In Creative Futures we will be looking at Immersive Journalism throughout the second semester.
These are the main points I took from John’s Power Point presentation and suggested websites:
‘Immersive journalism’ is the production of news in a form in which people can gain first person experiences of the events or situation described in news stories.’
Witness to a real event as it unfolds by:
- Entering a virtually recreated scenario representing the news story
- A digital avatar – an animated 3D digital representation of the participant, and see the world from the first-person perspective of that avatar.
- As oneself, a visitor gaining first-hand access to a virtual version of the location where the story is occurring, or through the perspective of a character depicted in the news story.
- Gain unprecedented access to the sights and sounds, and possibly, the feelings and emotions that accompany the news
“Immersive journalism is the production of news in a form in which people can gain first person experiences of the events or situation described in news stories. Well-crafted journalism always aims to elicit a connection between the audience and the news story.
The fundamental idea of immersive journalism is to allow the participant to actually enter a virtually recreated scenario representing the news story. The participant will be typically represented in the form of a digital avatar – an animated 3D digital representation of the participant, and see the world from the first-person perspective of that avatar.
The participant can also enter the story in one of several forms: as oneself, a visitor gaining first-hand access to a virtual version of the location where the story is occurring, or through the perspective of a character depicted in the news story. Whether visiting the space as oneself or as a subject in the narrative, the participant is afforded unprecedented access to the sights and sounds, and possibly, the feelings and emotions that accompany the news.”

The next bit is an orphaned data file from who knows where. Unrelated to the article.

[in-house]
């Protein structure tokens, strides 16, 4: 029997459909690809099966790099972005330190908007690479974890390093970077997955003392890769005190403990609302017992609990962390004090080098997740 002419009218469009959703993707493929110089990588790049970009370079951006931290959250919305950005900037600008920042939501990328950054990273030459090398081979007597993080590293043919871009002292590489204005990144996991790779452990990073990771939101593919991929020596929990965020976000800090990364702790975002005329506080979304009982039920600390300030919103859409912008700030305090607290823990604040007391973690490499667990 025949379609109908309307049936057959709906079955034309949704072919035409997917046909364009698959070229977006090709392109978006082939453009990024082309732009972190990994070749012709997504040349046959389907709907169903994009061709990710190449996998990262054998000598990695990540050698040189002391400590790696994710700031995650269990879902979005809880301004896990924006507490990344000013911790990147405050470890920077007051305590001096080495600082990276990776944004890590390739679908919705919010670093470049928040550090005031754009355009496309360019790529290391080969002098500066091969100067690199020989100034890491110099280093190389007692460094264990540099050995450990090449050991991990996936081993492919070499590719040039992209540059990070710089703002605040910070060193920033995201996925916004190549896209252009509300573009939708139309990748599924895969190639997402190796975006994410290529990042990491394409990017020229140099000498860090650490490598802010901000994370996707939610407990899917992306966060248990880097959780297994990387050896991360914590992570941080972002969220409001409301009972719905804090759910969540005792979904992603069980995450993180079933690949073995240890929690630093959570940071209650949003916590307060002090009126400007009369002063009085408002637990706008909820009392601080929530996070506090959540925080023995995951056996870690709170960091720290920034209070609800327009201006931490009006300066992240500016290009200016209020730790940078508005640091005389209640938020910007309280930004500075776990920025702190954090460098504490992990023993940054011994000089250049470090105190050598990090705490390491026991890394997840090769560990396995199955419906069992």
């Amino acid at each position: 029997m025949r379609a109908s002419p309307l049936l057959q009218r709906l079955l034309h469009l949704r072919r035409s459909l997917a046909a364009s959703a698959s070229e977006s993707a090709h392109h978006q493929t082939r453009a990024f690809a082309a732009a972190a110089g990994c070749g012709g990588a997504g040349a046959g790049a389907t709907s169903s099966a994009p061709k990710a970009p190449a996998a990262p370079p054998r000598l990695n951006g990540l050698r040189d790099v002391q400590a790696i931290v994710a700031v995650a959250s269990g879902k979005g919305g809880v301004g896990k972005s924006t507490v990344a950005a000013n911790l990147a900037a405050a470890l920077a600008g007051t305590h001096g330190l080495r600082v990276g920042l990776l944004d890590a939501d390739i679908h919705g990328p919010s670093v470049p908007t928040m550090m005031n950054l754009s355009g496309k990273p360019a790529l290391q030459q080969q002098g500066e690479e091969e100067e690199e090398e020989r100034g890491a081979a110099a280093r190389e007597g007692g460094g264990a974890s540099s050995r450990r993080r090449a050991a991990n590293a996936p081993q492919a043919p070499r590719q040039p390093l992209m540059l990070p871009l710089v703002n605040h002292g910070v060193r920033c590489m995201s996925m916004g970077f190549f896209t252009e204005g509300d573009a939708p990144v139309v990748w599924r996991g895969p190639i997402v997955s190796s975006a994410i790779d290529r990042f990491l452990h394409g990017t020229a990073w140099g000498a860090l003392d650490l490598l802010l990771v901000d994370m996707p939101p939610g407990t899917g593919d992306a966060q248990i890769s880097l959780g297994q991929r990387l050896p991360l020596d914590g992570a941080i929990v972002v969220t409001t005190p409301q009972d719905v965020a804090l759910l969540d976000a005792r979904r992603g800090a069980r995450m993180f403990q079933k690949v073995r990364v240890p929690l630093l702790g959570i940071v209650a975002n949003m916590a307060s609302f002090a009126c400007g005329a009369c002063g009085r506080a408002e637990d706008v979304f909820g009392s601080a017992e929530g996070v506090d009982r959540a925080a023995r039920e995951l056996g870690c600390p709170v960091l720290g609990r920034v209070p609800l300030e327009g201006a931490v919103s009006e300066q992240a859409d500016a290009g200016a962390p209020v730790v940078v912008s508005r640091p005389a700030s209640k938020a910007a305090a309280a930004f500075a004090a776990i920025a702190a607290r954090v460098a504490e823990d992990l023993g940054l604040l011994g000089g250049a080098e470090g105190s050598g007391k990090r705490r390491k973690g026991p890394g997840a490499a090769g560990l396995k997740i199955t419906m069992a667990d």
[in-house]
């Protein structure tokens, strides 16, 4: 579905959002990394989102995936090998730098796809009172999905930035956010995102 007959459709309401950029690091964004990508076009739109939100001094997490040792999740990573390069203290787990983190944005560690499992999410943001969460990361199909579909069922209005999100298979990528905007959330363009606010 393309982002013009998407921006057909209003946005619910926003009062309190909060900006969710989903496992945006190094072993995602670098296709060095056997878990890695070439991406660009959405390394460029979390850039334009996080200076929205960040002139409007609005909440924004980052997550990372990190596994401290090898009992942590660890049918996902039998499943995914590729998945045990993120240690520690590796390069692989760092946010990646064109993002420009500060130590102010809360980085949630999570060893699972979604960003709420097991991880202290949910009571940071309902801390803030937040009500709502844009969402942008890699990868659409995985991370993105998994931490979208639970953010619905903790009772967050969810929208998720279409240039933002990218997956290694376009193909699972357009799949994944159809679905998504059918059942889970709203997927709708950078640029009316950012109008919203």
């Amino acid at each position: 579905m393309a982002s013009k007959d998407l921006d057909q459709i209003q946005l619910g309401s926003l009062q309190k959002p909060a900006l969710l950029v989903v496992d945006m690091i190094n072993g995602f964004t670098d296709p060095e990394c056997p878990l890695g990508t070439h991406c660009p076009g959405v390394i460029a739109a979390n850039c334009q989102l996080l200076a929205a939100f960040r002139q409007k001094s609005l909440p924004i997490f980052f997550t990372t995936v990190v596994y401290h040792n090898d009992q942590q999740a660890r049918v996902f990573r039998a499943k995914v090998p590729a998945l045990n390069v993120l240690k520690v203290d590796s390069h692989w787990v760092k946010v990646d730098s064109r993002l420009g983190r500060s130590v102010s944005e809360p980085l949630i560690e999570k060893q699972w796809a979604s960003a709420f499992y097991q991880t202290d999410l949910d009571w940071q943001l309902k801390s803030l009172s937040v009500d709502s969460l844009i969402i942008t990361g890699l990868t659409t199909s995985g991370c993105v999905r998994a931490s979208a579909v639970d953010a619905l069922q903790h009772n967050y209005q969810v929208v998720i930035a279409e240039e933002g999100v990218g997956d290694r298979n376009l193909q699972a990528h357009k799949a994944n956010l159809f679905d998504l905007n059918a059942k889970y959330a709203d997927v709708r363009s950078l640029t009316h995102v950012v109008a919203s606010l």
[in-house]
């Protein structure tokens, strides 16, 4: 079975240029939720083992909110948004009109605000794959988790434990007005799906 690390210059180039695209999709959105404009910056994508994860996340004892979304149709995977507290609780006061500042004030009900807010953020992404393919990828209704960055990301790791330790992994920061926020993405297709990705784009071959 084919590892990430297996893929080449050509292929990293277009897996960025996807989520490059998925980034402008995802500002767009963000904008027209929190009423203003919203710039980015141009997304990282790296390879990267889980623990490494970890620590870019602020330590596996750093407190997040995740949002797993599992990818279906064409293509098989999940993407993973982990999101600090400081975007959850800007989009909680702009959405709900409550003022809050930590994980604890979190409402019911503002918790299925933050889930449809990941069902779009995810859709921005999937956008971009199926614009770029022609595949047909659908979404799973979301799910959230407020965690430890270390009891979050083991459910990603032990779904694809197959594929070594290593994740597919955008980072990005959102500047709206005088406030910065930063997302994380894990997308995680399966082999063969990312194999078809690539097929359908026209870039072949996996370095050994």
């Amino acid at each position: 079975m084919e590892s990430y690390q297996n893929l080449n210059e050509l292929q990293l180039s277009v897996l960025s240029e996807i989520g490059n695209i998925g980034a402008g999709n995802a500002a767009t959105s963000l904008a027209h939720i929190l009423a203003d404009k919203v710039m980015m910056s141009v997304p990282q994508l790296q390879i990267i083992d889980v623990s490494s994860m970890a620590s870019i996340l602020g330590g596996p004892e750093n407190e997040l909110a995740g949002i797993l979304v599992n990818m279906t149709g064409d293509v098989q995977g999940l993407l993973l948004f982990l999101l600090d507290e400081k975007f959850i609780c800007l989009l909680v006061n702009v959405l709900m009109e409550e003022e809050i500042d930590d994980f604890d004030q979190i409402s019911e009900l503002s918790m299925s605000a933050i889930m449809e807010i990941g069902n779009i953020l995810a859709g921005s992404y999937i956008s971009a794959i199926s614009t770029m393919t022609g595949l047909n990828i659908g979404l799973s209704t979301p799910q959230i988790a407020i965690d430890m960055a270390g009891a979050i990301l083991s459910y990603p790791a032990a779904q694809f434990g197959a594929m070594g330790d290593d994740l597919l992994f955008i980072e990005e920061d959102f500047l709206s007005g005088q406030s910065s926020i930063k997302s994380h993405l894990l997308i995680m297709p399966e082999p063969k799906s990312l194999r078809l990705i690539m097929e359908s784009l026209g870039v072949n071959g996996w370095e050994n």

Personally the idea of donning a head set to immerse myself into a digital experience of first-hand ‘reality’ is a complete paradox. I can understand the significance of 360º news reporting but the whole virtual version of events makes everything seem unreal and much further removed from the true realities of these significant major events.
I looked a little closer at some examples of Immersive Journalism:
Nonny de la Peña, “Hunger in Los Angeles.” January 2012.
“The Displaced”, New York Times. Novemeber 2015.
“The Battle for Northern Syria”, Smart News Agency, September 2015.
“Hunger in Los Angeles” was produced 5 years ago which, in terms of technology, is very dated. The experience is intended to give access to the sights, sounds, feelings and emotions of the event. However, the outcome is far from the reality of actually witnessing such an event. The animation is crude, the people and scene plastic and unreal. Maybe the impact is much greater wearing head mounted display virtual reality goggles but this takes you even further from authenticity. It would be easier to actually stand in a food bank queue yourself to witness a true reality.
“The Displaced” puts you in refugee camps and desolate villages, where you can witness firsthand the effects of war through the eyes of 3 young refugees. The video is a moving, true to life depiction of the situation of these children. The sensitivity of the subject matter is handled with care and the poignancy highlighted by emphasising the devastating effects on children.
I watched the video a first time without knowing much about the background. Being able to see the actual places and people involved, coupled with personal commentary made the situation more real. Something that is happening in the present moment. The video works as a stand alone report but incited me to look further into the issues involved.
I found it useful to read the following articles and then go back to watch the video with a more knowledgeable approach.
“The Battle for Northern Syria” is a hard-hitting glimpse into reality which transports you to Jisr al-Shughur in Syria, to experience the tragedy as if you were there. It suggest you watch the video with a dedicated headset for the best immersive experience. Contrary to what I previously stated, I would like to take part in this experience. I think that we are so far removed from this situation that to be able to feel closer to the events brings home the immediacy. That these things are happening here and now in our world.
Immersive journalism allows news reporting to be globally distributed. I looked at Smart News Agency who published this video and many others. The original website is in Arabic, which allows a truly faithful depiction of events. However, with the wonders of modern technology, a web translation is helpful for a better understanding.